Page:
DG: I would say they're equally difficult but very different. The research is difficult from more of a physical level, the time-consuming processes of actually trying to find the materials. Writing is more emotionally difficult. That's the one you really struggle psychically. I would say both have great pleasures and rewards, too. Reporting has such wonderful rewards—being able to meet some of the Osage, meet their descendants. That's a rich experience I'm so grateful for. And every once in a while you have a really good day writing.

GR: One from Beau, who says he's a writer starting in creative nonfiction/investigative journalism: How do you find material?

DG: It's really hard. There was the question about [the difficulty of] writing and research, but I think the hardest thing is finding the right idea, especially if you're going to spend a lot of time on it. You have to find something that hasn't been done, or hasn't been done completely, and you have to find something that's rich and has layers and themes.

I read a lot of local newspapers. I often look for the one-inch brief in a newspaper that I find kind of alluring and hints at something, and I think that maybe there's a deeper story in that, and I begin to look into it. I also try to talk to people. I often cold-call people who I think are smart and interesting in different fields.

I think the biggest thing is to always be on the lookout and not be passive. The story isn't going to come to you if you're just sitting around. It's an active process in looking for a good story.

GR: From Trent: Much of your writing tackles issues about obsession. What are your own obsessions, how do they appear in your writing, and do you find them all negative?

DG: The people I write about tend to have obsessions because they tend to be interesting people, breaking norms or pushing themselves to the limits or chasing something.

I would say I live a very boring, conventional life and tend not to do very adventurous things. So it's in writing about these subjects that I tend to do things that are more adventurous and tend to get outside myself a little bit. That's one of the pleasures of writing and reporting.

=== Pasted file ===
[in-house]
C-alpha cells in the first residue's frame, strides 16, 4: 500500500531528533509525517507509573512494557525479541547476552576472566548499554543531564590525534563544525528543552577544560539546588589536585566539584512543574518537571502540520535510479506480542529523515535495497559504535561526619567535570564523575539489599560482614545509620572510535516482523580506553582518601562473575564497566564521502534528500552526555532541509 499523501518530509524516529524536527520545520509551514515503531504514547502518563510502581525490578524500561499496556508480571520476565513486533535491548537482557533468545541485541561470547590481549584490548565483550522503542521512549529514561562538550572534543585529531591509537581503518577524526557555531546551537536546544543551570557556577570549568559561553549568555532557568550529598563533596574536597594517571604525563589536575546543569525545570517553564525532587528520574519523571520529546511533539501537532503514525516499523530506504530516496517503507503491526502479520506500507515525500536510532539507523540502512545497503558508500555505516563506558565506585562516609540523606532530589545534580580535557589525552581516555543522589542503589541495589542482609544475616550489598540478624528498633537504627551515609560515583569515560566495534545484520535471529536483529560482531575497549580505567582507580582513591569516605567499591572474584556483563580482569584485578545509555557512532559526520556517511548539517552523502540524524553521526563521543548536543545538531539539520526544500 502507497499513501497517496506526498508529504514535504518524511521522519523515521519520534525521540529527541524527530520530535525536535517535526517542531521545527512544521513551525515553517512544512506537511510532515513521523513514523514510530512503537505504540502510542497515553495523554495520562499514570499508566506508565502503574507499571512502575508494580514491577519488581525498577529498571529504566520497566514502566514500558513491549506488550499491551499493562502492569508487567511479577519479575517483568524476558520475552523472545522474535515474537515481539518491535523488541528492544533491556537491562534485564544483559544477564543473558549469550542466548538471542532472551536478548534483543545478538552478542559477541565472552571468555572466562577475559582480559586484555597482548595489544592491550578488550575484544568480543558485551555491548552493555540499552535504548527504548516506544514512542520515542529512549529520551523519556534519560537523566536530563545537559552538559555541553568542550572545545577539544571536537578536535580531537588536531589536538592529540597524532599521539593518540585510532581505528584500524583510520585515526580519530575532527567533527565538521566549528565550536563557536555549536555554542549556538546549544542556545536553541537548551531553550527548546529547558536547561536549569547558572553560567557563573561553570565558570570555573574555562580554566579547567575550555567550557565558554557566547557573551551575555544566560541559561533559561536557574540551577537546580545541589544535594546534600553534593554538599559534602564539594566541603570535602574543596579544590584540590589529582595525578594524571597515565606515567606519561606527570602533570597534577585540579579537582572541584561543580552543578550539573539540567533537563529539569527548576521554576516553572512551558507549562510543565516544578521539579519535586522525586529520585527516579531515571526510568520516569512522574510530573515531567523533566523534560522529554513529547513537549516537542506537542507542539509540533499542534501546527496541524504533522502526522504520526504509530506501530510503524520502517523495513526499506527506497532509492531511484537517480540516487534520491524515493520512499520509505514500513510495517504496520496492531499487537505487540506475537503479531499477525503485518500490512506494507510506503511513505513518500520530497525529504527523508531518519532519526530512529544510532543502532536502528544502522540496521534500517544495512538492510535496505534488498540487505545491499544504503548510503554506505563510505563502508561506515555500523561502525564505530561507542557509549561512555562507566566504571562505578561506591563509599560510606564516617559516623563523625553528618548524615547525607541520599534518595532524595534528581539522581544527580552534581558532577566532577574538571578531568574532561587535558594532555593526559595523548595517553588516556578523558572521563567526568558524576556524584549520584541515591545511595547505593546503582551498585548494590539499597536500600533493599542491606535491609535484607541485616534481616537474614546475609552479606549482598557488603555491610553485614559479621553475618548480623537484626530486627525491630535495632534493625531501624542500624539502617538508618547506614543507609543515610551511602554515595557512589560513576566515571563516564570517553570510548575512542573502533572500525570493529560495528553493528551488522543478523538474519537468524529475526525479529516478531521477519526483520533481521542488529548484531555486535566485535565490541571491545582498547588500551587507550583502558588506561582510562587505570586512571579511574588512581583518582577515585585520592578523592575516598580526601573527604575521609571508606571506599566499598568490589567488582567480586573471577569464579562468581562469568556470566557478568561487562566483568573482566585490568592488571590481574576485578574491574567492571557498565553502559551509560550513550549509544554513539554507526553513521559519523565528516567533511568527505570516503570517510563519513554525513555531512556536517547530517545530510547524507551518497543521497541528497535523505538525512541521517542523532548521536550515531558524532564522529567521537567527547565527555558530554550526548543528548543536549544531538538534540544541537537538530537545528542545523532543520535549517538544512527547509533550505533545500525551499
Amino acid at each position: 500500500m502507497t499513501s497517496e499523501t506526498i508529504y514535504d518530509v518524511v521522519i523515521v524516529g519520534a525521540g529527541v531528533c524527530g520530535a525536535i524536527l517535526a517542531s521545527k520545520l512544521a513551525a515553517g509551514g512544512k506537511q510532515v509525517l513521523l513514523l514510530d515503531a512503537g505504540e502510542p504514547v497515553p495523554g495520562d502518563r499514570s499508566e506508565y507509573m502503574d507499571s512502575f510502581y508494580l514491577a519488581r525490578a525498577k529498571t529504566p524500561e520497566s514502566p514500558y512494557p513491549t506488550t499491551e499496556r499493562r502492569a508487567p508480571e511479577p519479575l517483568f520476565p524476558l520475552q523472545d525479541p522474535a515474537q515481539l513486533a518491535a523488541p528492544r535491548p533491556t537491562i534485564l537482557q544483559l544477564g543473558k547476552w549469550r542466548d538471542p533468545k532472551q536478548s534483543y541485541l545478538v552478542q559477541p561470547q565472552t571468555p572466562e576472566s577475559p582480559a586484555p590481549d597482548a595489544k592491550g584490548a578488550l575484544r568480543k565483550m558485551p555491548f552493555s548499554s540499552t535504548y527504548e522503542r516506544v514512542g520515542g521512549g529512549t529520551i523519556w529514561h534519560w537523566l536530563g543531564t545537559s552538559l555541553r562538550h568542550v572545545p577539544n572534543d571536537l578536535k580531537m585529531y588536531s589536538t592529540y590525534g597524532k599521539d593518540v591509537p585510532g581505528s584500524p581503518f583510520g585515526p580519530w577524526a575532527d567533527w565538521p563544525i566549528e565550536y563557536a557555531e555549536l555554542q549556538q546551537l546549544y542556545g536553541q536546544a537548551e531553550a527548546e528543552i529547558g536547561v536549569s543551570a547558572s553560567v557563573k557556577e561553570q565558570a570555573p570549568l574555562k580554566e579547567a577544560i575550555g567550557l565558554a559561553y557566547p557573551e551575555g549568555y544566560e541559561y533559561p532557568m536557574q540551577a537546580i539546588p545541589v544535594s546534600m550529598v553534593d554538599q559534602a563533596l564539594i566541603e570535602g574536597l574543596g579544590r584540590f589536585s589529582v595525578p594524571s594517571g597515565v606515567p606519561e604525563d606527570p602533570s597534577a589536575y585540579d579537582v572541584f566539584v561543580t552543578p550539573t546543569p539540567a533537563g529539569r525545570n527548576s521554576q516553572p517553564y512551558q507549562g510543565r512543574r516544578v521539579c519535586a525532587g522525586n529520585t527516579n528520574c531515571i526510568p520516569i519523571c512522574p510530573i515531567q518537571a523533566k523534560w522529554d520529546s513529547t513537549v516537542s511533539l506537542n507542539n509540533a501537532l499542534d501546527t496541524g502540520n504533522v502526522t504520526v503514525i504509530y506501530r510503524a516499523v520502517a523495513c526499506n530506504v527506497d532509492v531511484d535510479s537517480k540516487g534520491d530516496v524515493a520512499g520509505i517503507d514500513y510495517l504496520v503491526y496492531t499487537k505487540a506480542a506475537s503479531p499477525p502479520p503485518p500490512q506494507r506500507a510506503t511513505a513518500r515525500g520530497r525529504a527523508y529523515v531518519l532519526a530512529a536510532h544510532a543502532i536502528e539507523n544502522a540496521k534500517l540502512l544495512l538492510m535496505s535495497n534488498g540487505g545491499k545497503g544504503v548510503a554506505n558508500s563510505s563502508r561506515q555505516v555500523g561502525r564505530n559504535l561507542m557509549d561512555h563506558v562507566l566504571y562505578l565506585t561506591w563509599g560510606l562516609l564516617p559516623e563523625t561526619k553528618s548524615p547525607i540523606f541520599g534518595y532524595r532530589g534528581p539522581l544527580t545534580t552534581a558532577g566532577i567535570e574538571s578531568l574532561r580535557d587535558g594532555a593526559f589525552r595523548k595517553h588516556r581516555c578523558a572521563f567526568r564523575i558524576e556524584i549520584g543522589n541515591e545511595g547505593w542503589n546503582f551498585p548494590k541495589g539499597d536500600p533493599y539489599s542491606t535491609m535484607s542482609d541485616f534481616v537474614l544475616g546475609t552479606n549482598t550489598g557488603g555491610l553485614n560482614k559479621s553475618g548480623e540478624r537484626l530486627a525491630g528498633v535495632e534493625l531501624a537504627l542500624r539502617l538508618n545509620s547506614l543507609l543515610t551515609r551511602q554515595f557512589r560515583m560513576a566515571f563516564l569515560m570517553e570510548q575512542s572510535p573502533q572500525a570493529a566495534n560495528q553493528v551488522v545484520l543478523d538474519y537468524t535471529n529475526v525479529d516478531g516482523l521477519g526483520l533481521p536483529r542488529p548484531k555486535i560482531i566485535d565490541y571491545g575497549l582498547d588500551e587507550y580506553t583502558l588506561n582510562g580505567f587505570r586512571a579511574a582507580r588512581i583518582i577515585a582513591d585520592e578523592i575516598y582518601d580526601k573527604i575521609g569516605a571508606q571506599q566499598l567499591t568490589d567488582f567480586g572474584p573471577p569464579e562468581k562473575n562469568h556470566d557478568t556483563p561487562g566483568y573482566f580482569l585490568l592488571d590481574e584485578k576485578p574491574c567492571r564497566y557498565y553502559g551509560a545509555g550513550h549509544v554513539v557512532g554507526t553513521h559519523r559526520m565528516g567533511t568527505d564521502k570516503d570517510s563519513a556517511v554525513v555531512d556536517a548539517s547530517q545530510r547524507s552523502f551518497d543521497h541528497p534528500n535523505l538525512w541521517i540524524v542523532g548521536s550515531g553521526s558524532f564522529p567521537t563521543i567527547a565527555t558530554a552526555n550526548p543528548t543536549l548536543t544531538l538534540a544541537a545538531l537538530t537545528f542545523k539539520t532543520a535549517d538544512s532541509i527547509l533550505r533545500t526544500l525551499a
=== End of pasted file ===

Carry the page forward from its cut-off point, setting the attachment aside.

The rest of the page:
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I do have a tendency to be very obsessive about the subjects I research because I want so hard to try to find out everything I can. That's often an elusive quest because you can't know everything about everything, but that process of trying to find that next beat, that next fact, that next detail, that is what consumes me.

GR: There are a lot of questions about the film version of (The Lost City of Z), which comes out this month. Huckleberry asks: What are your feelings about the film, and have you seen it?

DG: I've seen the movie, and I was very happy with it. It's different from the book in that the book is about half of my journey and half about the biography of Percy Harrison Fawcett, and the movie just focuses on Percy Fawcett. So it's a nice complement to the book. I'm hoping people who enjoy the movie will be drawn to the book and people who read the book will be drawn to the movie.

GR: How long did Flower Moon take you?

DG: Four years. My wife would probably debate the length of time, but I'll say four years. It's a nice round number.

GR: How do you go about your research? The details you put in there are so effortless and make the book breathe novelistically.